“Red Emma’s” is not your average bookstore/coffeehouse
The opening of new location in Station North raises the question: Who IS “Red Emma”?
“Red Emma” was a nick name applied by the New York city newspapers to a woman, Emma Goldman, who was born in 1869 in Lithuania and immigrated with a sister to the USA when she was 16 seeking greater freedom than she could find in tsarist Russia. Emma wrote: “I want freedom, the right to self-expression, everybody’s right to beautiful, radiant things.” Living outside of Chicago, she found that life in the USA for a young immigrant wasn’t the nirvana she had hoped for and this led her down the path of being a radical and anarchist. In 1892, she helped her lover and fellow Russian immigrant, Alexander Berkman, to get a gun which he used to attempt to (unsuccessfully) assassinate Henry Clay Frick in retribution for Frick’s violent squashing of Carnegie steel plant workers protests to get higher wages. Her involvement in the assassination attempt plus her advocacy for the anarchist movement, women’s rights, free love, free speech and homosexuality and against the draft, capitalism and organized religion resulted in Emma Goldman and Berkman led to their imprisonment and later both were deported from the US to Russia in 1919; there she became disillusioned with Lenin’s post revolution Russia and left wondering from country to country finally passing away in Canada in 1940 at the age of 70 as result of a stroke.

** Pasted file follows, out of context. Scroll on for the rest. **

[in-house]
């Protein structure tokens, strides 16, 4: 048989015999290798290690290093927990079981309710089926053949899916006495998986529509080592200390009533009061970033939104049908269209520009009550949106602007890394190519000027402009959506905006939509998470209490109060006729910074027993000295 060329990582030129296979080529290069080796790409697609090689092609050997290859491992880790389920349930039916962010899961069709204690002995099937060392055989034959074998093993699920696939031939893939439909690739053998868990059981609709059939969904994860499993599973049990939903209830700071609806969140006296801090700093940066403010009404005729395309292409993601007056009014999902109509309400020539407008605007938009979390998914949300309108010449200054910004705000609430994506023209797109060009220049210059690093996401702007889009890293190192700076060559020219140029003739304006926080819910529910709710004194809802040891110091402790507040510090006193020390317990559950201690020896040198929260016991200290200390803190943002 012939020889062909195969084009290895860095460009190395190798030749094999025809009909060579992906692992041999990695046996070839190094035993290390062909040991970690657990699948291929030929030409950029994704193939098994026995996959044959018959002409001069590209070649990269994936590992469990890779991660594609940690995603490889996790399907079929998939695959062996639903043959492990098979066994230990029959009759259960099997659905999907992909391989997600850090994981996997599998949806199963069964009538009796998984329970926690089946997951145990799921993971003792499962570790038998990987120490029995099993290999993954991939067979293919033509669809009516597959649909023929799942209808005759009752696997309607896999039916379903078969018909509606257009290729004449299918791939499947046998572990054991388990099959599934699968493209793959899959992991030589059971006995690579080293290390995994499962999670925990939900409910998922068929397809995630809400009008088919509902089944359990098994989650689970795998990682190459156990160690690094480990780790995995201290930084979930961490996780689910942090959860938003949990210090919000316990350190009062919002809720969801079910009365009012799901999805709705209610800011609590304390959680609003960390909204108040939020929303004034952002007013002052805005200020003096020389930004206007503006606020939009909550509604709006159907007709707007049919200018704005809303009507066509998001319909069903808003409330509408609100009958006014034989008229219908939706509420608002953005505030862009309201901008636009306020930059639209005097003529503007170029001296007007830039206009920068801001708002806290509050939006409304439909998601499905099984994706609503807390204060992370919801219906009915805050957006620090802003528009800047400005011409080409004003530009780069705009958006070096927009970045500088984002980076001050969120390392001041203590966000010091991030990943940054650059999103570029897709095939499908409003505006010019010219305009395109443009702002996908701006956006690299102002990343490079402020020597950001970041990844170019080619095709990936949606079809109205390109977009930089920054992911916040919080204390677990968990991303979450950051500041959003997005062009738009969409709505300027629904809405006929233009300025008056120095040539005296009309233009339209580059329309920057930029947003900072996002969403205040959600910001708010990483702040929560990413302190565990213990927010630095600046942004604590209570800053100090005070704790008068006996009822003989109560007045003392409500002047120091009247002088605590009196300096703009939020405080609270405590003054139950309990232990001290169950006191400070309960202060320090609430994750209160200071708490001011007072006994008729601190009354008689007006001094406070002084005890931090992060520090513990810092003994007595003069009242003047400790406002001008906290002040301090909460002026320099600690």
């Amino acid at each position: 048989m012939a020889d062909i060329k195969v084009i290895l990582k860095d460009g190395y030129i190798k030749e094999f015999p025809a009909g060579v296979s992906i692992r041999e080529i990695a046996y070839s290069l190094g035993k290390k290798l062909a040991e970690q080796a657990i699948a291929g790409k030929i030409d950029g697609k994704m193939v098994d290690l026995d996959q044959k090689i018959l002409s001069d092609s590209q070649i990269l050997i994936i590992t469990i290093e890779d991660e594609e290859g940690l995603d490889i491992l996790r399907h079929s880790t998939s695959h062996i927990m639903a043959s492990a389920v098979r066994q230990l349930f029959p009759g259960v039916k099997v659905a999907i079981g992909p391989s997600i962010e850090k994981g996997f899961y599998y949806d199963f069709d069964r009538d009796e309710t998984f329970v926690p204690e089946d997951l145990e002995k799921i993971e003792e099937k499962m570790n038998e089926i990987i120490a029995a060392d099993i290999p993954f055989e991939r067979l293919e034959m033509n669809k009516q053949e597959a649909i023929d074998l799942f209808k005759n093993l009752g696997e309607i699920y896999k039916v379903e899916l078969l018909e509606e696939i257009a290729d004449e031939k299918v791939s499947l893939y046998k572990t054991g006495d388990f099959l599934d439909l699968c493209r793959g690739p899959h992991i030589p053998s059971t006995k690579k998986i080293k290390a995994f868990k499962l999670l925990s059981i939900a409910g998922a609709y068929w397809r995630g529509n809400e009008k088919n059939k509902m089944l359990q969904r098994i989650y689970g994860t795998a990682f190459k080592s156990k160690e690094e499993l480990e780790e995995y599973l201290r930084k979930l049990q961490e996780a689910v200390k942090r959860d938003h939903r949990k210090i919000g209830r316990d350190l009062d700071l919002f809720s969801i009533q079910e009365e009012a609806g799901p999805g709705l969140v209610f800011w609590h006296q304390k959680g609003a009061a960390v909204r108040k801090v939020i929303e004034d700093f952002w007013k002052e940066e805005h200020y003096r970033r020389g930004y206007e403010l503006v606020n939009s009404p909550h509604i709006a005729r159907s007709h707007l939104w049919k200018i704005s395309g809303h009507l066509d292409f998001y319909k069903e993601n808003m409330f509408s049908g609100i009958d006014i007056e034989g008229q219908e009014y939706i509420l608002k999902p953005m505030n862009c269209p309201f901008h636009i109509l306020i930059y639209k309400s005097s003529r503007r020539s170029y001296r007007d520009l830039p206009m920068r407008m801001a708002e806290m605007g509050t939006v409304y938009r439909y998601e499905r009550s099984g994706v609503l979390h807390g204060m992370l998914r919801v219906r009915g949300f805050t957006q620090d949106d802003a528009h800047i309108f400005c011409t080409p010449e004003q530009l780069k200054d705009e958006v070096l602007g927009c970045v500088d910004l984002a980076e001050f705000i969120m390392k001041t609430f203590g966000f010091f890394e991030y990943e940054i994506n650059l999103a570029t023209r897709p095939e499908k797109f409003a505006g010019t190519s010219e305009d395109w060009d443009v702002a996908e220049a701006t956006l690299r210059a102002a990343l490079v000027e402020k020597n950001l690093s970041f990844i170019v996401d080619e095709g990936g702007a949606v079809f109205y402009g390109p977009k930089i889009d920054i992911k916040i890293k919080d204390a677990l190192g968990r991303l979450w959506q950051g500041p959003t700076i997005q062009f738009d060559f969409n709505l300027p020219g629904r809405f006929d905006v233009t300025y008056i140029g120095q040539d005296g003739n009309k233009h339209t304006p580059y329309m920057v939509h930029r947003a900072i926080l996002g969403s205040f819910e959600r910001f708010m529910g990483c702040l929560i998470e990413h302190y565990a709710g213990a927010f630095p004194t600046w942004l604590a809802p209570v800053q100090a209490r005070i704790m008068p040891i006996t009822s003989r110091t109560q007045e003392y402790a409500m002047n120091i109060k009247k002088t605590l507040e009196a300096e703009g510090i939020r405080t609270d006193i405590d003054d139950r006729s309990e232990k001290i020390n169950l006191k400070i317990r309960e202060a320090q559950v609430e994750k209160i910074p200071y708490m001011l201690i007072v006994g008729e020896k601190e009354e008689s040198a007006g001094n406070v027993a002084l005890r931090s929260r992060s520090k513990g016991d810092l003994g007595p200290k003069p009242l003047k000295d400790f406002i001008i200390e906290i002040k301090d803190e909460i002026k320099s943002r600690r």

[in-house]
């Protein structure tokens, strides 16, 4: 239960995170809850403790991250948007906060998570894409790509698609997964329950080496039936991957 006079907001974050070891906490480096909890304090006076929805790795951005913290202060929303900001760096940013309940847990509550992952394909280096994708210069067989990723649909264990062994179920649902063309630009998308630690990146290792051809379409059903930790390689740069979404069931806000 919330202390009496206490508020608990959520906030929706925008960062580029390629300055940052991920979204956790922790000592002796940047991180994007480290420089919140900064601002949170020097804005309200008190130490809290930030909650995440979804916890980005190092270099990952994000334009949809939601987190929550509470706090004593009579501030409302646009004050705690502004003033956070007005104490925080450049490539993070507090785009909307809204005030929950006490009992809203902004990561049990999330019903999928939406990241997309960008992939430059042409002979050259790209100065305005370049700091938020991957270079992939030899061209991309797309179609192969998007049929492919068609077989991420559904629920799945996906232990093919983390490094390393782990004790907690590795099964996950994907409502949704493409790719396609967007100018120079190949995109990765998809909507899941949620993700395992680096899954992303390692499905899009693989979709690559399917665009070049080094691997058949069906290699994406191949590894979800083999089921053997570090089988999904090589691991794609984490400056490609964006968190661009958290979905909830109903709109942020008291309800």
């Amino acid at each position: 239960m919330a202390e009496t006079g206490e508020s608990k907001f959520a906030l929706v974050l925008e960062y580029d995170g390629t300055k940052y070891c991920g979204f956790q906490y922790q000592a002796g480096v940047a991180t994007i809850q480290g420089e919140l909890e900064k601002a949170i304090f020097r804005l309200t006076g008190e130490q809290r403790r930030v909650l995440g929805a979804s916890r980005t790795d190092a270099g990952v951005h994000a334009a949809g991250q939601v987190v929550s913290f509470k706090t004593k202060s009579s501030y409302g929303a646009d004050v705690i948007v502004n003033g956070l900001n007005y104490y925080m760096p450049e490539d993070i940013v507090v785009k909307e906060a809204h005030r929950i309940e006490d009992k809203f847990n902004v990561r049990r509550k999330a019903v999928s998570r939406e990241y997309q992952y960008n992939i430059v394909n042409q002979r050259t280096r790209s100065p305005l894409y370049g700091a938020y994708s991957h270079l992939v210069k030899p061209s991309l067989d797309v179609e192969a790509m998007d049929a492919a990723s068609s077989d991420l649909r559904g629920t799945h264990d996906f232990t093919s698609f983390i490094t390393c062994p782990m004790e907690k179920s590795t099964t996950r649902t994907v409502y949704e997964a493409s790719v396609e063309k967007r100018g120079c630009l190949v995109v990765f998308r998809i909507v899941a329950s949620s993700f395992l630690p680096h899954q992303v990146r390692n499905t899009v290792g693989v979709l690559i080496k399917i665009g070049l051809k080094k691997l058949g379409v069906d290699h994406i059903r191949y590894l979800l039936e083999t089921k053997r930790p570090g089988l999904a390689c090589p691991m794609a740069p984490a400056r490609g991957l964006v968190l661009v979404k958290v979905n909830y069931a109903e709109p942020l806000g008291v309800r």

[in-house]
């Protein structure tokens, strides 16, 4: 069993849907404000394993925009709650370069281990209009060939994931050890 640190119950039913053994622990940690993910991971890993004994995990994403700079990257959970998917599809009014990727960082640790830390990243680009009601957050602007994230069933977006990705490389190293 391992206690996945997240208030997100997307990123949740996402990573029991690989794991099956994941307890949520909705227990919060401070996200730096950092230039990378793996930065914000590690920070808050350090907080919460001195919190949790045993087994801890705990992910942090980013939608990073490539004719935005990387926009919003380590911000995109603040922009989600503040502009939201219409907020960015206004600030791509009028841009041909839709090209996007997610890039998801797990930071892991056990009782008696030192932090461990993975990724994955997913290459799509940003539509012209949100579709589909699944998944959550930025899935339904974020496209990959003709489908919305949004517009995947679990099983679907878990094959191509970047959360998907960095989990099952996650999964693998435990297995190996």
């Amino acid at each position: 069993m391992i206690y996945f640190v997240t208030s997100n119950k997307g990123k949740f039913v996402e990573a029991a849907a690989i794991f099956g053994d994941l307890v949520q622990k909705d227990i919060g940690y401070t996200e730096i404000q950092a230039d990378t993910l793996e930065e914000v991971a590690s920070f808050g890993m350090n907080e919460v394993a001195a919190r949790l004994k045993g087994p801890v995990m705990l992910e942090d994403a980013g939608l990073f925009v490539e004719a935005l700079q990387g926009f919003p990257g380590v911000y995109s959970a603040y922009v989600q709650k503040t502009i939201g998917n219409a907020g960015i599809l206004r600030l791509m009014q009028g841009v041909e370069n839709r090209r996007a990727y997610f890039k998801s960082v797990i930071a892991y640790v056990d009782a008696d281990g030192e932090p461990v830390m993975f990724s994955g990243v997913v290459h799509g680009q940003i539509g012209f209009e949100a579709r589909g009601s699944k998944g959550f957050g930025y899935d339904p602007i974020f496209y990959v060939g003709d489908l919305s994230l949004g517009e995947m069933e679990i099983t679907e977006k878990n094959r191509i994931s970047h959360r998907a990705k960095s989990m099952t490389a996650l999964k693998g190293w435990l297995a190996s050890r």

Wikipedia’s bio of Emma Goldman notes: “During her life, Goldman was lionized as a free-thinking “rebel woman” by admirers, and denounced by critics as an advocate of politically motivated murder and violent revolution. Her writing and lectures spanned a wide variety of issues, including prisons, atheism, freedom of speech, militarism, capitalism, marriage, free love and homosexuality”
The significance of naming the bookstore/coffee house after “Red Emma” is evident in the webpages which explains that Emma Goldman’s “fights against war and repression, for the rights of labor and for the rights of women to control their own lives and bodies—for which she was jailed, vilified, and ultimately deported—continue to inspire us even today and pays tribute to her spirit of informed, creative, and multifaceted revolt.“
Red Emma’s webpages asserts: “We’re a radical bookstore, vegetarian restaurant, coffee roaster, and a space for public events. We are a worker cooperative and family of projects dedicated to autonomy, sustainability, participatory democracy, and solidarity”.
The “Red Emma’s” bookstore/coffeehouse makes a point of proclaiming four commitments that they try to live up to on a daily basis:
- Sustainability: as far as is possible, we try to minimize waste, and maximize recycling and reuse.